After practicing criminal law for over 20 years I have built up an impressive number of successful results in hit and run cases [California Vehicle Code Section 20002(a)]. The following describes the manner in which I handle these cases and it is the way every lawyer should handle these cases although in fact few do.
Just so its clear: hit and run in California occurs when someone hits another vehicle OR some other property (guardrail, wall, curb) and causes damage no matter how little and then fails to report it to the party who owns the property OR report it to the CHP within 2 hours of the accident. (California Vehicle Code Section 20002(a))
The first thing anyone should do when they have committed a hit and run is contact a qualified lawyer. DO NOT speak to the police without speaking to a lawyer first. Although you may think its obvious you were responsible for the accident you have no way of knowing what the police know. DO NOT make their case for them by confessing.
Commonly, after a hit and run, the police will get the plate number from a witness and then go to the person’s house right away. If you are at home the police can arrest you but generally they will give a citation if the only damage is property damage. If they smell alcohol OR suspect drug use around the time of driving they can treat you like a drunk driving/driving under the influence suspect and ask you to perform field sobriety tests and even require you to give blood or breathe to assess you for intoxication and then decide whether or not to arrest you for Driving under the Influence (DUI). A chemical test taken within three hours of driving may be used as evidence against you in a Drunk Driving case. (Some hit and run drivers leave the scene because they are intoxicated.)
The police may also decline to track down the individual that night or be unable to locate them and so they might just send a letter to the individual’s address based on the plate number from a witness. DO NOT call the officer. Speak to a qualified lawyer first. Please note that if you decline to have a lawyer call the police they might issue a warrant for you.
Once the police have made contact in person or by letter the lawyer should speak to the police and try to settle the matter PRIOR to the case getting sent to the District Attorney’s office. (The police are responsible for the investigation but it is the District Attorney who takes the investigation and files charges with the court).
California permits suspects in some property crimes to resolve their cases through a process called Civil Compromise under Penal Code Sections 1377-1378. This provision allows money to be paid to the victim to compensate them for their loss and the case dismissed. While the law specifically says that the judge and the victim must be in agreement for this to occur, in practice, the police investigating the matter can resolve the case in the manner of a civil compromise with the result that the police investigation is never sent to the District Attorney and the matter is simply closed without input from a judge. Attorney Will Bruzzo has managed to convince many police officers and victims of these crimes to agree to a civil compromise resolution. This is the ideal result because not only is there no court appearance but there are no charges filed. This is as clean a result one can achieve for a client in this situation.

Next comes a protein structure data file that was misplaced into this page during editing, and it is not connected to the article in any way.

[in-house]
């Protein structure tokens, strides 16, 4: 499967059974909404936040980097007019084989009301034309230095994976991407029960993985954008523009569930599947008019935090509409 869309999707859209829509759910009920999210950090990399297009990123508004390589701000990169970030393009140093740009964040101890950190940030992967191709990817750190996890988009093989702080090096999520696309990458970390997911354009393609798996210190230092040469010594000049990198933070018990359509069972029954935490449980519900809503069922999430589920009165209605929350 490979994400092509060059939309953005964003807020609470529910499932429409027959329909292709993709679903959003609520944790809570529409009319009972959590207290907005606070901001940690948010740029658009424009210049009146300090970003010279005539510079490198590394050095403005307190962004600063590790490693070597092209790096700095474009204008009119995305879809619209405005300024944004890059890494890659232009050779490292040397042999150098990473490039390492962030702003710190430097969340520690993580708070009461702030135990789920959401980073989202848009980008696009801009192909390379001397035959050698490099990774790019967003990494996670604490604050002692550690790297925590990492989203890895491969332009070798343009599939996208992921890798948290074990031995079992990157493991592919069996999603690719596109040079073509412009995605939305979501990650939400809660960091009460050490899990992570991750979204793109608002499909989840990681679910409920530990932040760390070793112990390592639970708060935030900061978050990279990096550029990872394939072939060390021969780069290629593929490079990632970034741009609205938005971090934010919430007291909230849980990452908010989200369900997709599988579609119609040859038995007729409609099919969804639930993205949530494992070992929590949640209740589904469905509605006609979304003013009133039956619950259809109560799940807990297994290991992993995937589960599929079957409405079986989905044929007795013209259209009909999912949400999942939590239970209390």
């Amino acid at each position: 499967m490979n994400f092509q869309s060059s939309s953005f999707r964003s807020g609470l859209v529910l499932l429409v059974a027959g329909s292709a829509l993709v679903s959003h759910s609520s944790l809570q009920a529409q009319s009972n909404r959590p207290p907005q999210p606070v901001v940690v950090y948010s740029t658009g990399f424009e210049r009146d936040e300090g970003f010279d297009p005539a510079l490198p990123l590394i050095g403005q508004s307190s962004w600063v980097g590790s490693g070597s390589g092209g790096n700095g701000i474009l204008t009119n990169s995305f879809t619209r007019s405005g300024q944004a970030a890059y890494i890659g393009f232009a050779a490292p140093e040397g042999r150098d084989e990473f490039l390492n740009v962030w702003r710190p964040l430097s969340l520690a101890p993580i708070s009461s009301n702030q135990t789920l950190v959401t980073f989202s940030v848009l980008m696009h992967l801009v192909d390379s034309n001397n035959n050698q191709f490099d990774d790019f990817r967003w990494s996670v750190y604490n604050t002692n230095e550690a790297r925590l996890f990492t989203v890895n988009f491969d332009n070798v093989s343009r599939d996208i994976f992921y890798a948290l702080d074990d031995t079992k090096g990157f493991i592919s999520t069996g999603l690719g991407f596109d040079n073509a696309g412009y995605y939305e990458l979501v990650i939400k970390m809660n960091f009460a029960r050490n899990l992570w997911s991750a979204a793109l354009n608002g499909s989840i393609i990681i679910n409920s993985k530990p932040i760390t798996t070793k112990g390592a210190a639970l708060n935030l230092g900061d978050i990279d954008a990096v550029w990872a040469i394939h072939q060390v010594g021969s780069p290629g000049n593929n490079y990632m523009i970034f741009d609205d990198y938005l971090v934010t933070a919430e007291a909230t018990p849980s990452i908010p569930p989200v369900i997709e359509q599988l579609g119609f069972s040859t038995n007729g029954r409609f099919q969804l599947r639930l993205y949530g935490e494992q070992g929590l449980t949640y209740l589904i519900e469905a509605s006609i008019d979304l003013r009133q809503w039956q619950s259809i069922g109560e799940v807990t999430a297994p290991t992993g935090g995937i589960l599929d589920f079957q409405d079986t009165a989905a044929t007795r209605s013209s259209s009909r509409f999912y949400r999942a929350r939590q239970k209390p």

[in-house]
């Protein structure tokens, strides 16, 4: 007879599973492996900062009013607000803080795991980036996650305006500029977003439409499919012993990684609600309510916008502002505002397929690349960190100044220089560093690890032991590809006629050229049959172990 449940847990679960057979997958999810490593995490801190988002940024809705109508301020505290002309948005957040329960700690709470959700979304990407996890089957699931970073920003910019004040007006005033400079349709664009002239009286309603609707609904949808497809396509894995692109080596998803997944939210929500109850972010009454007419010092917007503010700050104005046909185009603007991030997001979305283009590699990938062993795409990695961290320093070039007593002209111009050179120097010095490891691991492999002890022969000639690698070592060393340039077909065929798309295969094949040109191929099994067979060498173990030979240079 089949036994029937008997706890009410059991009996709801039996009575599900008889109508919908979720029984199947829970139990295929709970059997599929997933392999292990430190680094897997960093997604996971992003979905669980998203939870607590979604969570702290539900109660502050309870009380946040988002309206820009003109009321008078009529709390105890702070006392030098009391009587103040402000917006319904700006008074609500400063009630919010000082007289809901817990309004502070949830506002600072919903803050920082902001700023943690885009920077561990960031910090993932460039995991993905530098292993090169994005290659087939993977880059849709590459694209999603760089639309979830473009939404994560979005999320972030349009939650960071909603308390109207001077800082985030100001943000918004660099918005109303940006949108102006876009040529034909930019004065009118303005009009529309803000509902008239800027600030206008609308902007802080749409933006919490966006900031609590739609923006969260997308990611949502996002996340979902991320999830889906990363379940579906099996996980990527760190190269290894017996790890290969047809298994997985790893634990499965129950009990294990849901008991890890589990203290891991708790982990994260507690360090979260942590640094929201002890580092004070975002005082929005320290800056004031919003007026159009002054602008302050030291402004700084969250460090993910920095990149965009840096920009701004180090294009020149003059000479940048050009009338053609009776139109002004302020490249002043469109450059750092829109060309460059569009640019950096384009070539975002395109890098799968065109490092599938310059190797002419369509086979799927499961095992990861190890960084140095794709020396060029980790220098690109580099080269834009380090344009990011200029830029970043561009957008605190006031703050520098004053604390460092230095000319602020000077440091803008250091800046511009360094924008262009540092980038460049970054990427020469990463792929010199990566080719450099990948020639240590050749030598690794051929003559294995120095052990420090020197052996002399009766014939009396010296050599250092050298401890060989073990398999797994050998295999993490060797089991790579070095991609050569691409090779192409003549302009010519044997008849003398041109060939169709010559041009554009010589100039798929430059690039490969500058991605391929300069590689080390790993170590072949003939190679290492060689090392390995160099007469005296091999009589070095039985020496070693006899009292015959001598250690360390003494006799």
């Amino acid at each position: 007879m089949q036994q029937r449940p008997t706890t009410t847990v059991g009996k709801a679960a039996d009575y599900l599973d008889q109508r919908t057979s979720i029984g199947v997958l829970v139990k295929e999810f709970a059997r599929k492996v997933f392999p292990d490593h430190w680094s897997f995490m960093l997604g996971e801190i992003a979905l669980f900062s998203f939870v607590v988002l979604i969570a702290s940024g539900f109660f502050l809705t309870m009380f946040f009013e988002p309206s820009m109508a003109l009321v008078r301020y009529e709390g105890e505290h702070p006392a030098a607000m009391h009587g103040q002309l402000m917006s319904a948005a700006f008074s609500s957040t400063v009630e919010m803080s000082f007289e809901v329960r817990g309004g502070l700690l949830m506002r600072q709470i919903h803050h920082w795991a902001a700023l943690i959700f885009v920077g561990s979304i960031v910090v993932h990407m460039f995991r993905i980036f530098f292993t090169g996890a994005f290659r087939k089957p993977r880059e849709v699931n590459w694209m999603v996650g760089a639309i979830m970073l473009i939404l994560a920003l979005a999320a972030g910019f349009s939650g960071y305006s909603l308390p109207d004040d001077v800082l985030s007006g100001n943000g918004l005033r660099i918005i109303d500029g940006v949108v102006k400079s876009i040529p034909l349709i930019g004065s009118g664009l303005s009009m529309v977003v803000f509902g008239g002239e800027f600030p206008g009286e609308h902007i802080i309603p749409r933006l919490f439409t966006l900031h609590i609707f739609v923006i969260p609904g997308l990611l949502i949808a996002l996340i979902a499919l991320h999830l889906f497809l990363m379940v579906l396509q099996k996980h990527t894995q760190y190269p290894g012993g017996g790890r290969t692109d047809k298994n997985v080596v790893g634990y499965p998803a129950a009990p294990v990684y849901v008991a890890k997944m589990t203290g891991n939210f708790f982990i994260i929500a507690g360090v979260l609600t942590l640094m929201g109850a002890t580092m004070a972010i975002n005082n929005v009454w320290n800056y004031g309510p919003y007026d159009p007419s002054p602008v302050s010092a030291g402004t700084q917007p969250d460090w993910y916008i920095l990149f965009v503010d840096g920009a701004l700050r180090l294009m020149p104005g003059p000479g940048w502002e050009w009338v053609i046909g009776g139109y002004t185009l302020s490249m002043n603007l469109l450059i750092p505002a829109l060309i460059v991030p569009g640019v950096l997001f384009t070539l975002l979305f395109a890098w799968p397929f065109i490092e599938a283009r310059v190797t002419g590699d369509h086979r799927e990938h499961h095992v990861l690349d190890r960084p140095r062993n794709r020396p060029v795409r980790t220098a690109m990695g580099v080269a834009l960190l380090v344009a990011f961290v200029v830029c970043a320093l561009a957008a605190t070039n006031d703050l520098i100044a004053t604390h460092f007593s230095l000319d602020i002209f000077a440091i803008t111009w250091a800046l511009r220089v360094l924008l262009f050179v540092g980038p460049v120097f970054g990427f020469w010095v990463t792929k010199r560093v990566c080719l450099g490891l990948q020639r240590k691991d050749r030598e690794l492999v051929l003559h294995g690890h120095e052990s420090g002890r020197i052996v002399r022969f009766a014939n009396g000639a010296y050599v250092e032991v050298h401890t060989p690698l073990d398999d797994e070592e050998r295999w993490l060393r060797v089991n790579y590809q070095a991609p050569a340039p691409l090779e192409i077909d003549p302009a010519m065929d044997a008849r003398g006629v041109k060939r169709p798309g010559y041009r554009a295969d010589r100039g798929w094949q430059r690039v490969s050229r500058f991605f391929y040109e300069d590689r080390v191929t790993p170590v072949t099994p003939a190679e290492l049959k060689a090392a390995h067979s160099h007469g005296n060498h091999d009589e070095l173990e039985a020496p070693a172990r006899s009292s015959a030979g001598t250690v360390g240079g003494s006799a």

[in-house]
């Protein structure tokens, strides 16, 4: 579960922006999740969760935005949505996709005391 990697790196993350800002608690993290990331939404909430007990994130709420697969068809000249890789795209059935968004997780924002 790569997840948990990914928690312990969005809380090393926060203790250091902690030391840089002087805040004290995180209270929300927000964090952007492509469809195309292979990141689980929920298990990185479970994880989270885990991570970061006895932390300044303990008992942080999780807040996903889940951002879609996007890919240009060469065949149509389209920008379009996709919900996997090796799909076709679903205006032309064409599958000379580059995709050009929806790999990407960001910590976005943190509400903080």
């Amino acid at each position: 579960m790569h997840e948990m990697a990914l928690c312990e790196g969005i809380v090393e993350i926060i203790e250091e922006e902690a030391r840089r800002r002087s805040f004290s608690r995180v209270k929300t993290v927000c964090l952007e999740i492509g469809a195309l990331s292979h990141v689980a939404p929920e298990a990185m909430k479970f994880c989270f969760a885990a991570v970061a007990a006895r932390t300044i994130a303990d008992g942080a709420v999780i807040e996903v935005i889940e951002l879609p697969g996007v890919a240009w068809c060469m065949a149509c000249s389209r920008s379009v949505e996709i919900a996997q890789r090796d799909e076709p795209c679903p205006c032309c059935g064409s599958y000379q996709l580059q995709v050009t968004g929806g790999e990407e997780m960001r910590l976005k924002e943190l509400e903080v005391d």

If the victim or the police officer is not interested in civil compromise (strictly speaking if there is bodily injury to an individual then civil compromise is not appropriate but in practice hit and run cases with bodily injury can still be resolved with civil compromise.) then the case will proceed to the District Attorney’s office. It is good practice to also attempt to resolve the matter with the District Attorney prior to them filing; certainly no harm is done in trying. If the victim agrees to the civil compromise and signs an agreement to that effect or has verbally agreed, then the District Attorney can accept that arrangement and not file the case.
If all those attempts at civil compromise fail, then ultimately the Attorney can propose a civil compromise to the Judge. I have had cases where the District Attorney objected to the civil compromise but the victim wanted to resolve the matter in that way and the Judge went along and dismissed the case.
In summation, it is important to get a qualified attorney involved quickly in the process and try to resolve the case as early as possible. The three stages which provide an opportunity for resolution are: (1) during the police investigation; (2) when the matter is with the District Attorney but not filed; and (3) in court.
Attorney William W. Bruzzo has built up a practice of successfully resolving many hit and run cases [California Vehicle Code Section 20002(a)] without the client ever entering a plea of guilty or even going to court on some occasions, despite the fact the client clearly violated the law.